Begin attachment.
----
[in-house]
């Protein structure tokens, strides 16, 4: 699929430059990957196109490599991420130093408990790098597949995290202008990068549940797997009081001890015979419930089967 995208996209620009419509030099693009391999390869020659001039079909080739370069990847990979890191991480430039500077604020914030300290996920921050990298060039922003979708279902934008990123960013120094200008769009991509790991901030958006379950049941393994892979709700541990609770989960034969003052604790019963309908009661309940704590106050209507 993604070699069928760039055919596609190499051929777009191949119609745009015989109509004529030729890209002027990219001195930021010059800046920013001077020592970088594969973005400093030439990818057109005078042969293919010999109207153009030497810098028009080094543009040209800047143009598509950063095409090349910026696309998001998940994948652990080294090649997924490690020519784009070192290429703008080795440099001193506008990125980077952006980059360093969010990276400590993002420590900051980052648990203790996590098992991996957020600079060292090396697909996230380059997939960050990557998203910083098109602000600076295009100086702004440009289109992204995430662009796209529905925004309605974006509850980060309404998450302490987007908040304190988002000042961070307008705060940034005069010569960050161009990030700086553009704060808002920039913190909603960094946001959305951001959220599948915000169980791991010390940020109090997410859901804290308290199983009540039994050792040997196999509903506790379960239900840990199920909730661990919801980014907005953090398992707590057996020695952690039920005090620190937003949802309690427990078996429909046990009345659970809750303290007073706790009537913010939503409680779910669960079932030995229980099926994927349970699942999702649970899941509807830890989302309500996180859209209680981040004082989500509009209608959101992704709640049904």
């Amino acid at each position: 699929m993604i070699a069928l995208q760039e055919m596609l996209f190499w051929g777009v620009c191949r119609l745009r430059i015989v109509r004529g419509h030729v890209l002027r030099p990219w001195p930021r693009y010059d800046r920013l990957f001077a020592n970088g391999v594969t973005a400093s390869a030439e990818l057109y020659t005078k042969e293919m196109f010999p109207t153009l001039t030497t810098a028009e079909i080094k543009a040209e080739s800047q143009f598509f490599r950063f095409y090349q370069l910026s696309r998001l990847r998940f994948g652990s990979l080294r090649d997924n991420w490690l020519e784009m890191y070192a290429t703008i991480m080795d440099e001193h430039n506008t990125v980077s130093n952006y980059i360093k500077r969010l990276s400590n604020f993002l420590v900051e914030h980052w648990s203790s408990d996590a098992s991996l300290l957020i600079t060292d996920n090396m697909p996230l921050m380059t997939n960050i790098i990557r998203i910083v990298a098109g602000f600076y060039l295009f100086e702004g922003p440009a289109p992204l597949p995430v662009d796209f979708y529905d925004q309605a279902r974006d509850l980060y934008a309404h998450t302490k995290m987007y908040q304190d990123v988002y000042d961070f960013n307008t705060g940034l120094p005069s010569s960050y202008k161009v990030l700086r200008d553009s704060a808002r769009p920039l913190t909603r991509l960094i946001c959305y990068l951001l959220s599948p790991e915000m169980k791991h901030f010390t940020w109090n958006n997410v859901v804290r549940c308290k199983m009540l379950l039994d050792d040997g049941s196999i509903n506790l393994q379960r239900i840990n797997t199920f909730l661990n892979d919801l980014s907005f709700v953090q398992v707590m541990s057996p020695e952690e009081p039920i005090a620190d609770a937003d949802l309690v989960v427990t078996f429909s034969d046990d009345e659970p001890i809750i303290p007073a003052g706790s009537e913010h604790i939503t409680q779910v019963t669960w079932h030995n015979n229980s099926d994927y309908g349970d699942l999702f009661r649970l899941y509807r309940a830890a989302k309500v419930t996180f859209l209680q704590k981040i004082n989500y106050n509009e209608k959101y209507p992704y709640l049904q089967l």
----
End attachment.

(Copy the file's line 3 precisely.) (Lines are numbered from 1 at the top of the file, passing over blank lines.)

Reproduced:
């Amino acid at each position: 699929m993604i070699a069928l995208q760039e055919m596609l996209f190499w051929g777009v620009c191949r119609l745009r430059i015989v109509r004529g419509h030729v890209l002027r030099p990219w001195p930021r693009y010059d800046r920013l990957f001077a020592n970088g391999v594969t973005a400093s390869a030439e990818l057109y020659t005078k042969e293919m196109f010999p109207t153009l001039t030497t810098a028009e079909i080094k543009a040209e080739s800047q143009f598509f490599r950063f095409y090349q370069l910026s696309r998001l990847r998940f994948g652990s990979l080294r090649d997924n991420w490690l020519e784009m890191y070192a290429t703008i991480m080795d440099e001193h430039n506008t990125v980077s130093n952006y980059i360093k500077r969010l990276s400590n604020f993002l420590v900051e914030h980052w648990s203790s408990d996590a098992s991996l300290l957020i600079t060292d996920n090396m697909p996230l921050m380059t997939n960050i790098i990557r998203i910083v990298a098109g602000f600076y060039l295009f100086e702004g922003p440009a289109p992204l597949p995430v662009d796209f979708y529905d925004q309605a279902r974006d509850l980060y934008a309404h998450t302490k995290m987007y908040q304190d990123v988002y000042d961070f960013n307008t705060g940034l120094p005069s010569s960050y202008k161009v990030l700086r200008d553009s704060a808002r769009p920039l913190t909603r991509l960094i946001c959305y990068l951001l959220s599948p790991e915000m169980k791991h901030f010390t940020w109090n958006n997410v859901v804290r549940c308290k199983m009540l379950l039994d050792d040997g049941s196999i509903n506790l393994q379960r239900i840990n797997t199920f909730l661990n892979d919801l980014s907005f709700v953090q398992v707590m541990s057996p020695e952690e009081p039920i005090a620190d609770a937003d949802l309690v989960v427990t078996f429909s034969d046990d009345e659970p001890i809750i303290p007073a003052g706790s009537e913010h604790i939503t409680q779910v019963t669960w079932h030995n015979n229980s099926d994927y309908g349970d699942l999702f009661r649970l899941y509807r309940a830890a989302k309500v419930t996180f859209l209680q704590k981040i004082n989500y106050n509009e209608k959101y209507p992704y709640l049904q089967l």